Fixation Index and Genetic Distance Between Human Populations
85% of the genetic variation in humans is found within populations. According to Richard Lewontin in 1972, and every graduate student in anthropology ever since, race can therefore be of no genetic or taxonomic significance. There are several faults with this misleading statistic:
- This same kind of genetic overlap exists between many sibling species that are nonetheless distinct in anatomy and behaviour.
- Genes vary a lot in adaptive value.
- Within-population variation is not comparable to between-population variation.
- Population differences are more sharply defined if several gene variants are compared simultaneously.
Recognition of all this become known as Lewontin’s Fallacy [expanded on in further detail here].
This ratio of genetic distance, as measured by fixation index (FST), is actually not very meaningful:
These limitations on FST are demonstrated algebraically and in the context of analyzing dinucleotide repeat allele frequencies for a set of eight loci genotyped in eight human groups and in chimpanzees. In our analyses, estimates of FST fail to identify important variation. For example, when the analysis includes only humans, FST = 0.119, but adding the chimpanzees increases it only a little, FST = 0.183. By relaxing the underlying statistical assumptions, the results for chimpanzees become consistent with common knowledge, and we see a richer pattern of human genetic diversity. Some human groups are far more diverged than would be implied by standard computations of FST, while other groups are much less diverged.
[Human Genetic Diversity and the Nonexistence of Biological Races]
Here, using eight racial groups, the average between population FST was estimated at ~11%, yet when they added chimpanzees into the mix, the average between population FST between these samples increased only to ~18%. Invariably, this method of estimating genetic distance provides little information about the degree to which genes contribute to between-population differences. To illustrate this further:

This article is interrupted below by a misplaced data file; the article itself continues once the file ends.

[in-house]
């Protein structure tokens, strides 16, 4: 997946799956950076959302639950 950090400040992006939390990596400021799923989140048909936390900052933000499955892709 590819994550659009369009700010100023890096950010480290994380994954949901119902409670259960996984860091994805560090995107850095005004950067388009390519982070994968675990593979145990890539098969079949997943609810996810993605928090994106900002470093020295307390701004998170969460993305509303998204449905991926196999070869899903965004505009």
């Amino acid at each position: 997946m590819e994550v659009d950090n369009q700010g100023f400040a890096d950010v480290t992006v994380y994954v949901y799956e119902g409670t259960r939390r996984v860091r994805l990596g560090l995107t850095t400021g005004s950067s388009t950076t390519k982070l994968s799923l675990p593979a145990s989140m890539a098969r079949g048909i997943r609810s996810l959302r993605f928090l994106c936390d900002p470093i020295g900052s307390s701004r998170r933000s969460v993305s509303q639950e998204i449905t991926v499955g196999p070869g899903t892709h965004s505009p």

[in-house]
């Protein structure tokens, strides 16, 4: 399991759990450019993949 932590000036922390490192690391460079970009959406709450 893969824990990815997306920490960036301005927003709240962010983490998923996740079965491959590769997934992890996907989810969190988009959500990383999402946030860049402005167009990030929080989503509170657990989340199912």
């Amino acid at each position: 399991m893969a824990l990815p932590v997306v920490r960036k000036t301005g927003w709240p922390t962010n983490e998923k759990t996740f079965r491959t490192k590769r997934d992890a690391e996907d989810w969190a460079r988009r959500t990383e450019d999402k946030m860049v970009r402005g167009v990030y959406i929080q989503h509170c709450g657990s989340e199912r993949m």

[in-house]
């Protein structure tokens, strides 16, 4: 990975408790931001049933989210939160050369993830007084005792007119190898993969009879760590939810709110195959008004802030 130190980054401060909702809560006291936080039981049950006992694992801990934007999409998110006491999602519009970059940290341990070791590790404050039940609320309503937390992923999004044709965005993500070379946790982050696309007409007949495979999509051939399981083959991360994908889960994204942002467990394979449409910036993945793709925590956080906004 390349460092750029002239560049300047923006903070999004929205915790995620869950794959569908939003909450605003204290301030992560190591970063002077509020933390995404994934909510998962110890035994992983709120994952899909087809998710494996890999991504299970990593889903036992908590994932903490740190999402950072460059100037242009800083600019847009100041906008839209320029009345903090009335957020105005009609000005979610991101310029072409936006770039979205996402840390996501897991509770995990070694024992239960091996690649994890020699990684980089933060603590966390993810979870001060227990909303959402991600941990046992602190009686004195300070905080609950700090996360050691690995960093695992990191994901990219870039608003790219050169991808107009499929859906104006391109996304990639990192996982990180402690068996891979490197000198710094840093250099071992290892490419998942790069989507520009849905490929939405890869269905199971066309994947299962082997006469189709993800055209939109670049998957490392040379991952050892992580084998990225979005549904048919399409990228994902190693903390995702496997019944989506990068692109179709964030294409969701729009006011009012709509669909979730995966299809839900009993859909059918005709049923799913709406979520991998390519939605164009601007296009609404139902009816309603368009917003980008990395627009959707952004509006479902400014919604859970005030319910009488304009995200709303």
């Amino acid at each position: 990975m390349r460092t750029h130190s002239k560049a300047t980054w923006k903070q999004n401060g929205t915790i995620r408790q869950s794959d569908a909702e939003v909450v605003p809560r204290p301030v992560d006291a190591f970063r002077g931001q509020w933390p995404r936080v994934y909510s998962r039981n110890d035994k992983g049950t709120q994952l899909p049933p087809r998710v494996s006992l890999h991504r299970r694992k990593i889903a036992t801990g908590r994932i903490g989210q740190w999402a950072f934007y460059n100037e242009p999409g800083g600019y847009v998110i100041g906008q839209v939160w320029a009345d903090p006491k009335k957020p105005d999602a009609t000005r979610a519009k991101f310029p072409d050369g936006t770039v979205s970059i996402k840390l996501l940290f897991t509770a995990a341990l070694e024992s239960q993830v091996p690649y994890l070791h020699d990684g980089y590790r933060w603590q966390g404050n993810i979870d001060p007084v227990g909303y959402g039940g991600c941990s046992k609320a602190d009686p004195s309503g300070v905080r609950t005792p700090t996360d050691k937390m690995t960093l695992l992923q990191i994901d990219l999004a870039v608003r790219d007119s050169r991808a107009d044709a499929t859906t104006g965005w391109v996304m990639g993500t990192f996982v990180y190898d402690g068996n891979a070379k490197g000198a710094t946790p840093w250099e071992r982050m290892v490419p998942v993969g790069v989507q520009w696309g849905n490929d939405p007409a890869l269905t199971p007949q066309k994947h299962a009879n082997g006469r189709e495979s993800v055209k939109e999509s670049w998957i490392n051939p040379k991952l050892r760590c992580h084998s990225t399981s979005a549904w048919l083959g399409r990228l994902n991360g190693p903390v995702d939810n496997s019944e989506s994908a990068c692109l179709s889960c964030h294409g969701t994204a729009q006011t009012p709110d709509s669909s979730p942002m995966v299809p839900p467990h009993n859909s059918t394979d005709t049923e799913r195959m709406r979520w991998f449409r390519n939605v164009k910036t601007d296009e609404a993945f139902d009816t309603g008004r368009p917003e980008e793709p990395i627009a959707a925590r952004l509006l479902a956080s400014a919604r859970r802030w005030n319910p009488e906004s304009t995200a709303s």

- Table 4 [above]: when comparative pair-wise genetic distances are measured between various species and subspecies, the genetic distance between modern Sub-Saharan Africans (Bantus) and Europeans (English) was estimated at ~24%; much greater than the modern human and the extinct archaic Neanderthal genetic distance of just ~8%; greater than the distance between classified individual species, Chimps and Bonobos; between Western and Eastern Gorillas; and slightly greater still than between modern humans and homo erectus, as determined by a mean of several estimates.
Similarly, the average FST between various Asian dog breeds is ~0.154%, which is nearly identical to the average FST between various human populations at 0.155, as established by Lewontin, who analysed only five individual human genomes to establish this mean between human population genetic distance. Moreover, for dog breeds at large, a majority of 70% of genetic variation is within breeds and 30% between breeds.
There’s reason for this genetic overlap between non-Africans and Neanderthals, of course, as a small amount of interbreeding between Neanderthals and humans outside of Africa lead to the introgression of Neanderthal genes into modern humans. Present-day people of non-African ancestry trace an average of about 2 percent of their genomes to Neanderthals, in an introgressed sequence that spans 20% of the Neanderthal genome. Taken together these adapted genes shared with Neanderthals don’t tell us much about the degree of genetic relatedness, unless we compare several gene loci simultaneously.
Modern humans have existed longer in Africa than on any other continent. They have therefore accumulated more genetic variability. But most of this variability is of little or no adaptive value. Much of it is ‘junk.’ Whereas upon humans leaving the tropics, findings indicate that human evolution greatly accelerated, with at least 7% of the human genome changing over the last 40,000 years – human populations have been undergoing divergent, not convergent evolution.
Clearly, genes vary a lot in adaptive value and intra-population genetic variance is simply not comparable to inter-population variation.
Related: The Genetic Clustering of Mankind